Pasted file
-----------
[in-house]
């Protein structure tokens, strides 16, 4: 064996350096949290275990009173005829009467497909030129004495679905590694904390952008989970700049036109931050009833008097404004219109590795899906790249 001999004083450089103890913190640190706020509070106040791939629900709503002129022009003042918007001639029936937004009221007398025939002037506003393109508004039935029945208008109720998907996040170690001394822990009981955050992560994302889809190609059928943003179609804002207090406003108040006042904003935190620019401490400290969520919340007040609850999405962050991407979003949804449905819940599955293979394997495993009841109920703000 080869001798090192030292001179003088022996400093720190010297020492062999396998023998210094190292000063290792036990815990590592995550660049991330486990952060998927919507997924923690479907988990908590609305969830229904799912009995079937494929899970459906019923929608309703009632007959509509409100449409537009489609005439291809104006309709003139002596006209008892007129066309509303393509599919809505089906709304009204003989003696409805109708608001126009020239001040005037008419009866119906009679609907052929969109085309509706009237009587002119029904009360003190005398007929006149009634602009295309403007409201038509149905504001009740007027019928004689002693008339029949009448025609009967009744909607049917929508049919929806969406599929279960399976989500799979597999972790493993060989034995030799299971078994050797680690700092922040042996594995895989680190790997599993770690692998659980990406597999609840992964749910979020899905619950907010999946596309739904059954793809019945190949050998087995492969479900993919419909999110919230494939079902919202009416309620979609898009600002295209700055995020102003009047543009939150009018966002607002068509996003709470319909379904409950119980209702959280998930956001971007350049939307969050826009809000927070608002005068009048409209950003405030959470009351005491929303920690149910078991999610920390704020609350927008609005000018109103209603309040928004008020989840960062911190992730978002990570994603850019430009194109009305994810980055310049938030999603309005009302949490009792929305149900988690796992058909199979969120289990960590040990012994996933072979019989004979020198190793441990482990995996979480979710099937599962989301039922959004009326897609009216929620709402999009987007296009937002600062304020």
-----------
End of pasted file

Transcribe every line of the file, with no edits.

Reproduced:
[in-house]
């Protein structure tokens, strides 16, 4: 064996350096949290275990009173005829009467497909030129004495679905590694904390952008989970700049036109931050009833008097404004219109590795899906790249 001999004083450089103890913190640190706020509070106040791939629900709503002129022009003042918007001639029936937004009221007398025939002037506003393109508004039935029945208008109720998907996040170690001394822990009981955050992560994302889809190609059928943003179609804002207090406003108040006042904003935190620019401490400290969520919340007040609850999405962050991407979003949804449905819940599955293979394997495993009841109920703000 080869001798090192030292001179003088022996400093720190010297020492062999396998023998210094190292000063290792036990815990590592995550660049991330486990952060998927919507997924923690479907988990908590609305969830229904799912009995079937494929899970459906019923929608309703009632007959509509409100449409537009489609005439291809104006309709003139002596006209008892007129066309509303393509599919809505089906709304009204003989003696409805109708608001126009020239001040005037008419009866119906009679609907052929969109085309509706009237009587002119029904009360003190005398007929006149009634602009295309403007409201038509149905504001009740007027019928004689002693008339029949009448025609009967009744909607049917929508049919929806969406599929279960399976989500799979597999972790493993060989034995030799299971078994050797680690700092922040042996594995895989680190790997599993770690692998659980990406597999609840992964749910979020899905619950907010999946596309739904059954793809019945190949050998087995492969479900993919419909999110919230494939079902919202009416309620979609898009600002295209700055995020102003009047543009939150009018966002607002068509996003709470319909379904409950119980209702959280998930956001971007350049939307969050826009809000927070608002005068009048409209950003405030959470009351005491929303920690149910078991999610920390704020609350927008609005000018109103209603309040928004008020989840960062911190992730978002990570994603850019430009194109009305994810980055310049938030999603309005009302949490009792929305149900988690796992058909199979969120289990960590040990012994996933072979019989004979020198190793441990482990995996979480979710099937599962989301039922959004009326897609009216929620709402999009987007296009937002600062304020």